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Potentially life-threatening emergency
Neurogenic pulmonary edema
Other Resources UpToDate PubMed
Potentially life-threatening emergency

Neurogenic pulmonary edema

Contributors: Casey Silver MD, Benjamin L. Mazer MD, MBA, Michael W. Winter MD, Richard L. Barbano MD, PhD
Other Resources UpToDate PubMed

Synopsis

Neurogenic pulmonary edema is fluid accumulation in the lungs caused by an injury to the central nervous system (CNS). It can occur within minutes of a CNS injury or be delayed up to 24 hours. Injuries known to cause neurogenic pulmonary edema are trauma, subarachnoid hemorrhage, subdural hemorrhage, stroke, meningitis, seizure, and spinal cord injury.

Dysfunction of the autonomic nervous system is hypothesized to be the underlying etiology for the hypertension and pulmonary edema seen after CNS injury. The onset of neurogenic pulmonary edema correlates to worsening intracranial pressure and is typically associated with severe hypertensive episodes.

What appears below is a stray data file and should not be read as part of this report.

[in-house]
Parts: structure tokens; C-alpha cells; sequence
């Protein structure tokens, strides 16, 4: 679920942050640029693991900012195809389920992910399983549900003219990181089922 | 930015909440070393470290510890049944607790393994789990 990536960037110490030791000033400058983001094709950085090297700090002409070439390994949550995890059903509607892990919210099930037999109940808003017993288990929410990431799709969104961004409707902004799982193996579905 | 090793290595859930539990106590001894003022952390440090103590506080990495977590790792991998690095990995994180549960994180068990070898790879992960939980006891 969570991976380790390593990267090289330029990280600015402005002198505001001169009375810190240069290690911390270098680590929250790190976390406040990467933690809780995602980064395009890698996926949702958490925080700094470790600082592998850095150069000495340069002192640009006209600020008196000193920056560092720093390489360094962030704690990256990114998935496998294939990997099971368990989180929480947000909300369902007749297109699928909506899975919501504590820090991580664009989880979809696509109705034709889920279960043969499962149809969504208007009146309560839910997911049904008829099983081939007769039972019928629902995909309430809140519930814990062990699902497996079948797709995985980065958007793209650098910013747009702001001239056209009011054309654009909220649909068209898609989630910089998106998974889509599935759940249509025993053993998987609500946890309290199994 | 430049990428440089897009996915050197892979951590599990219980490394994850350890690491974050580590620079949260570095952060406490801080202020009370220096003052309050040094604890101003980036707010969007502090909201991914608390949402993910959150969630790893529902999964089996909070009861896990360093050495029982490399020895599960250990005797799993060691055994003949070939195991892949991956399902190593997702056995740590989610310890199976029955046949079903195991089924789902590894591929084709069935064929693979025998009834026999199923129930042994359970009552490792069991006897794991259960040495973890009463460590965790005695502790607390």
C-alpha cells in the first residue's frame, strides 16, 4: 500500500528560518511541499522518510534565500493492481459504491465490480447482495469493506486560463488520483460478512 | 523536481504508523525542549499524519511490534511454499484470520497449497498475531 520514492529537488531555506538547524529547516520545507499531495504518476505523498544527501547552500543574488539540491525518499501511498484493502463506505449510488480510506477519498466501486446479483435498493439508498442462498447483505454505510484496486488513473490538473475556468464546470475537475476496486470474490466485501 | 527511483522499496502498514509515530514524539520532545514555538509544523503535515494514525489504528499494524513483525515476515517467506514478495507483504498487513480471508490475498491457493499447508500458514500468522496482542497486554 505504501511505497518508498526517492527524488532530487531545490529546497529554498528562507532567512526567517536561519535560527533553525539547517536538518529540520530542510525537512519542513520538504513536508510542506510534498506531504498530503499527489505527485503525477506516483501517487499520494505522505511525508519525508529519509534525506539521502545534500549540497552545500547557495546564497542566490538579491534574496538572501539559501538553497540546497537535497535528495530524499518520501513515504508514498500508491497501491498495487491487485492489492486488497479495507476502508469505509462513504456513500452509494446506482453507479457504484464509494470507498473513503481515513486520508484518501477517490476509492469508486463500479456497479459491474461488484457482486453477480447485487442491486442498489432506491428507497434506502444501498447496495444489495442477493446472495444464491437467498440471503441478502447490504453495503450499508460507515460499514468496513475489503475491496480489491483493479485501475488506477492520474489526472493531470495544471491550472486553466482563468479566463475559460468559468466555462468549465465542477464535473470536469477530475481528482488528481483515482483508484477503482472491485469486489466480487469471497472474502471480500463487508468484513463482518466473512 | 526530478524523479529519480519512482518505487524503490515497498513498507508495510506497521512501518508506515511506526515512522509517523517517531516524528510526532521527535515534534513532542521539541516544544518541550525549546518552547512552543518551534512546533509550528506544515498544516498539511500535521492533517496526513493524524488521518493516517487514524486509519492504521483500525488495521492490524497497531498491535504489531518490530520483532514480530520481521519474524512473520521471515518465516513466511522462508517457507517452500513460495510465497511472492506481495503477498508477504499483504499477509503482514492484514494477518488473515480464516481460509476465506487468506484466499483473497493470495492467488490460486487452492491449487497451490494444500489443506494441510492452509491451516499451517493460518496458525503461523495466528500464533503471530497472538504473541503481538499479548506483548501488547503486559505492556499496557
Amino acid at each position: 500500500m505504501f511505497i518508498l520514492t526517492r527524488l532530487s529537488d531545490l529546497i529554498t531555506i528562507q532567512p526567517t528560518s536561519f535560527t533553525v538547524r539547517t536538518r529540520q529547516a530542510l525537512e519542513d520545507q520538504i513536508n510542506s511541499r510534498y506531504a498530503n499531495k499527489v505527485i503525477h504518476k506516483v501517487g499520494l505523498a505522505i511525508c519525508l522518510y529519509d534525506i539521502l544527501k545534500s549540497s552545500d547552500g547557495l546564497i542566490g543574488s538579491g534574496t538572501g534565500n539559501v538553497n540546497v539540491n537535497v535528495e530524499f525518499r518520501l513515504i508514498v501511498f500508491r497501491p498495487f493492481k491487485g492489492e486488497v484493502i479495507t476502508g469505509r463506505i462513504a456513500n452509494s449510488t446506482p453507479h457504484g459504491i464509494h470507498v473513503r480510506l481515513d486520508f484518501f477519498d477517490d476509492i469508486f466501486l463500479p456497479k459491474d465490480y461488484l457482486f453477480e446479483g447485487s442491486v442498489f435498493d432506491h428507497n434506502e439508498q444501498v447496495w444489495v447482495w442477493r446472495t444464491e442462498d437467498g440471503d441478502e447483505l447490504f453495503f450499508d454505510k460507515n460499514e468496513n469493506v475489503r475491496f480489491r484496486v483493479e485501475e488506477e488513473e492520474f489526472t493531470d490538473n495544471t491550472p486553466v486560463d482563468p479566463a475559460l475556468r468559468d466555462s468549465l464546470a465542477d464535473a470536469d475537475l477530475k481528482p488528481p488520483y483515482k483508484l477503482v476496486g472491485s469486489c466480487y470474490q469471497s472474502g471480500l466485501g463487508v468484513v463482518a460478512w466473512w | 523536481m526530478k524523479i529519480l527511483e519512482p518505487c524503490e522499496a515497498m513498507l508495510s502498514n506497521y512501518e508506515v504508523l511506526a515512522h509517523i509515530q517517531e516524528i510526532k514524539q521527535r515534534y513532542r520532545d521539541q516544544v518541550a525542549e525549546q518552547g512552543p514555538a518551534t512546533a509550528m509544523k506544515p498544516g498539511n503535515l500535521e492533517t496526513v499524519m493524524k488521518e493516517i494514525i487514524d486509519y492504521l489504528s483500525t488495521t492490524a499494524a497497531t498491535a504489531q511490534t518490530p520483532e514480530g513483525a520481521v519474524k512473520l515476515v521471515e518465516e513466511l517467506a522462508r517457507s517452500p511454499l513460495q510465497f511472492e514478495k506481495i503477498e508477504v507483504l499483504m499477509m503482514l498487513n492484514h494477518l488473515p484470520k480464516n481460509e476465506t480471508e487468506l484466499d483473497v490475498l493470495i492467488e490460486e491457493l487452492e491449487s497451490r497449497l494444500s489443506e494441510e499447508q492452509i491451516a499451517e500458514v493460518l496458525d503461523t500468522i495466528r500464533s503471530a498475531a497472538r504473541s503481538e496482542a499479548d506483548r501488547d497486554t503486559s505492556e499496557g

Neurogenic pulmonary edema can be life threatening. With supportive care and treatment of the underlying neurologic injury, however, neurogenic pulmonary edema will usually resolve within 72 hours.

Codes

ICD10CM:
J81.0 – Acute pulmonary edema

SNOMEDCT:
233705000 – Neurogenic pulmonary edema

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Differential Diagnosis & Pitfalls

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Therapy

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References

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Last Reviewed:06/09/2019
Last Updated:06/09/2019
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Potentially life-threatening emergency
Neurogenic pulmonary edema
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Neurogenic pulmonary edema : Developed rapidly , Tachycardia, Dyspnea, Hemoptysis, RR increased, Bibasilar crackles, Hypoxia
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